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Best Small Cap ETFs

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Investing in new companies is inherently risky, but the potential for outsized gains is difficult to ignore.

Established firms like Microsoft and Apple have gotten huge and no longer have the potential to double or triple in size. Small-cap companies can grow exponentially and many aren’t yet in the clutches of institutional investors. Smaller firms do have a certain rate of failure, so investing in only one or two companies (that you likely know very little about) isn’t a wise choice. That’s where small-cap ETFs come in.

Quick Look: The Best Small Cap ETFs of This Year

  • The Best Overall: Schwab U.S. Small Cap ETF
  • The Best for Active Traders: iShares Core S&P Small Cap ETF
  • The Best International Fund: Vanguard FTSE All-World ex-U.S. Small Cap ETF
  • The Best Growth Fund: SPDR S&P 600 Small Cap Growth ETF
  • The Best Value Fund: Vanguard Small Cap Value ETF
  • The Best Fund for Income: WisdomTree U.S. Small Cap Dividend ETF

What Are Small-Cap ETFs?

Small-cap companies are some of the newest public firms traded on exchanges, characterized by market capitalization between $250 million and $3 billion. Companies below $250 million are called microcaps, while large-caps come in at $10 billion or more. With a market cap over $250 million, companies signal to investors they have sufficient liquidity for trading.

Small-cap companies don’t get much analysis in financial publications and are largely ignored by institutional investors. This gives everyday investors a rare leg up on the sharks if they can tolerate the volatility.

Companies in this range tend to beat the S&P 500 over time but swing wildly from year to year. For example, here are the returns of small-caps during the dot-com bubble:  

  • 1999: 21.25% return
  • 2000: -3.02% return
  • 2001: 2.49% return
  • 2002: -20.48% return
  • 2003: 47.25% return

Several indexes track small-cap stocks, most notably the Russell 2000. The Russell 2000 is the bottom two-thirds of the larger Russell 3000 index, which tracks the largest 3000 publicly-traded companies in America.

Many ETFs track the Russell 2000, along with the S&P 600 and the Wilshire 5000. The Wilshire is a total market index of every publicly-traded company in America, which actually comes in below 3500 total stocks.

Pros & Cons of Small-Cap ETFs

Pros of Small-Cap ETFs

  • More growth potential than large-cap stocks: Small-cap stocks are often new companies with exciting ideas and lots of room to grow. Stocks of this size are more likely to see exponential gains than large-cap companies.
  • Extra diversification: ETFs give investors a basket of stocks in one security, but there are only 30 companies in the DJIA and 505 in the S&P 500. By opening up to smaller companies, you’ll be able to get diversification from the major indices that often move in lockstep with each other.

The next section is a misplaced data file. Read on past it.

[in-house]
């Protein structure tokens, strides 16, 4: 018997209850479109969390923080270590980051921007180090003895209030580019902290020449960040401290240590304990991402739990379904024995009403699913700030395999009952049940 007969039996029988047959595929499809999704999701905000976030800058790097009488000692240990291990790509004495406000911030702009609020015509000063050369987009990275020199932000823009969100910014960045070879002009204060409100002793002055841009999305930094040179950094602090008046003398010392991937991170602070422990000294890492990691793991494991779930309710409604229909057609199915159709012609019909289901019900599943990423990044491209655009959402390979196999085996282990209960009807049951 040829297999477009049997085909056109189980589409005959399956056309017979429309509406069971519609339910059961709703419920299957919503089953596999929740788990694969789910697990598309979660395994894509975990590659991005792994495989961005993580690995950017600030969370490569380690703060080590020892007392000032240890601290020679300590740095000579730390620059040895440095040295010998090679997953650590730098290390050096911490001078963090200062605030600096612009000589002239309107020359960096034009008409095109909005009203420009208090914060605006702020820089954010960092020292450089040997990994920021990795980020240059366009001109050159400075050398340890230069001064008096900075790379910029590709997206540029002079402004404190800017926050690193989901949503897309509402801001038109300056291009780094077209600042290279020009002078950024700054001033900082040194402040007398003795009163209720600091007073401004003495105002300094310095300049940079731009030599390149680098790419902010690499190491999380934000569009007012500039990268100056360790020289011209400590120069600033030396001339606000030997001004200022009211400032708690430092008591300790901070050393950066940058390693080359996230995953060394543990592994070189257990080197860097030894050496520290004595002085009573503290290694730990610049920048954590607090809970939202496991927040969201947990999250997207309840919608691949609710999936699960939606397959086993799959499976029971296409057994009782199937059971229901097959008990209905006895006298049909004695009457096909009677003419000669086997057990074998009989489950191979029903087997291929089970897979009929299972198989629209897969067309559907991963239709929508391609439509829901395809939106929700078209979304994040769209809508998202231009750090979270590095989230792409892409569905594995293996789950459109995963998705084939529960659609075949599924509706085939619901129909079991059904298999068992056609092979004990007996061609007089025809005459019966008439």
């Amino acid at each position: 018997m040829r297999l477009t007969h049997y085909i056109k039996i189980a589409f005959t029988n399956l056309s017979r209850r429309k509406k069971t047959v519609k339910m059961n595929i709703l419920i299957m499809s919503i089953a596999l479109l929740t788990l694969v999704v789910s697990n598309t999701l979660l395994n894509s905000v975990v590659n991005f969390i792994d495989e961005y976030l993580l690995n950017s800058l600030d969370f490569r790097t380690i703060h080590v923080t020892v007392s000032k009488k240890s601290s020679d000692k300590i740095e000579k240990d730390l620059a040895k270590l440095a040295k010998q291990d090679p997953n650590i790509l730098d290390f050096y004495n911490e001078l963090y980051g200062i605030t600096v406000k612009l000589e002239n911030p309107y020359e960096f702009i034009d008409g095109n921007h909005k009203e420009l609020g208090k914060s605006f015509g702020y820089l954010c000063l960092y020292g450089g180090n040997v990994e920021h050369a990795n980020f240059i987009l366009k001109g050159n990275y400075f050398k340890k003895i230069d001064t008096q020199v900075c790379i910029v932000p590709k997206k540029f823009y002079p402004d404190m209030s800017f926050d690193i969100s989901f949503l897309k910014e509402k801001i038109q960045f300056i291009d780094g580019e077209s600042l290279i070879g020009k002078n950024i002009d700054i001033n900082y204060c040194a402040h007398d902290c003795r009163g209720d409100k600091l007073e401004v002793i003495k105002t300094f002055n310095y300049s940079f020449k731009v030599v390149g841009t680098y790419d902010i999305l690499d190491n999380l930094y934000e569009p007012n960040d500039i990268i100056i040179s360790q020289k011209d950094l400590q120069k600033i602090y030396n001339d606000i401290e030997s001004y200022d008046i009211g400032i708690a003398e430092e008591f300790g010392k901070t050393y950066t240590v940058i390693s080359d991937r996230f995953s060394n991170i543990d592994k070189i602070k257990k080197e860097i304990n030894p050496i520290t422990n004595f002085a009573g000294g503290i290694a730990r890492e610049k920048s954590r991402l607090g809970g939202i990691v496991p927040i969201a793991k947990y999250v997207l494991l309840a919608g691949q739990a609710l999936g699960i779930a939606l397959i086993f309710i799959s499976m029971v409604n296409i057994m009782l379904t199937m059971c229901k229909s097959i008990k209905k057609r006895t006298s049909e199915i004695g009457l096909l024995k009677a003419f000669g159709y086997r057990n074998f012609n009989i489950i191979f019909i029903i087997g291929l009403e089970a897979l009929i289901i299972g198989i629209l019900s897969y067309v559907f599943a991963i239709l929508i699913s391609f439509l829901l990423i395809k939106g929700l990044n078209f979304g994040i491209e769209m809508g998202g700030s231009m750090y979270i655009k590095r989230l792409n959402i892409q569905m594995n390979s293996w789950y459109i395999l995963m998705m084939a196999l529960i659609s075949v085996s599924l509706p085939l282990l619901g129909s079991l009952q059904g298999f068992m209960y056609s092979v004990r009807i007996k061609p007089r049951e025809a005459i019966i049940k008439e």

• Good companies unfairly ignored: Analyst coverage is lacking in the small-cap space, which allows plenty of quality companies to go unnoticed. That’s bad news for institutional investors, but good news for everyone else. Finding a great stock before the sharks get their teeth into it is a receipt for big returns.
  • Flexibility: Small-cap companies are more nimble and open to change than established firms. Making wholesale pivots can be cumbersome for established firms; small-cap companies can recover quickly from missteps or change direction without fighting through onerous red tape.

Cons of Small Cap ETFs

  • Ripe conditions for fraud: Lack of coverage from the financial media can be a double-edged sword as under-the-radar companies are often hotbeds for grifters and shady practices. Lightly traded small-caps with low floats are especially susceptible to pump and dump schemes.
  • Increased volatility: As the data on returns shows above, small-cap stocks are prone to wild swings from year to year. Over time, small-caps beat large caps but the volatility from year to year might be too much for some investors to stomach.
  • More susceptible to economic changes: Benjamin Graham wrote about investing in companies with large moats and margins of safety, something small-caps lack by definition. Due to their lack of cash reserves, slow business cycles or economic downturns can be devastating to small-cap stocks.

Qualities of the Best Small-Cap ETFs

The best small-cap ETFs will have:

  1.  Low expense ratios
  2.  Ample liquidity
  3.  Diversification from major indices

The Best Small-Cap ETFs for This Year

Using the criteria listed above, Benzinga has chosen the best small-cap ETFs in six different categories.

1. Best Overall: Schwab U.S. Small Cap ETF (SCHA)

Charles Schwab has been upping the game with ETF products and its Charles Schwab U.S. Small Cap ETF is the best of the bunch. SCHA packs quite a punch. Cheap expense ratio, ample liquidity, and a portfolio completely separated from the S&P 500.

At 0.05%, the fund’s expense ratio is the best in the space. Even Vanguard’s cheapest small-cap fund comes in at 0.07%. SCHA tracks the Dow Jones U.S. Total Stock Market Small Cap index, which tracks the publicly traded companies ranked between 751 and 2500 in market cap.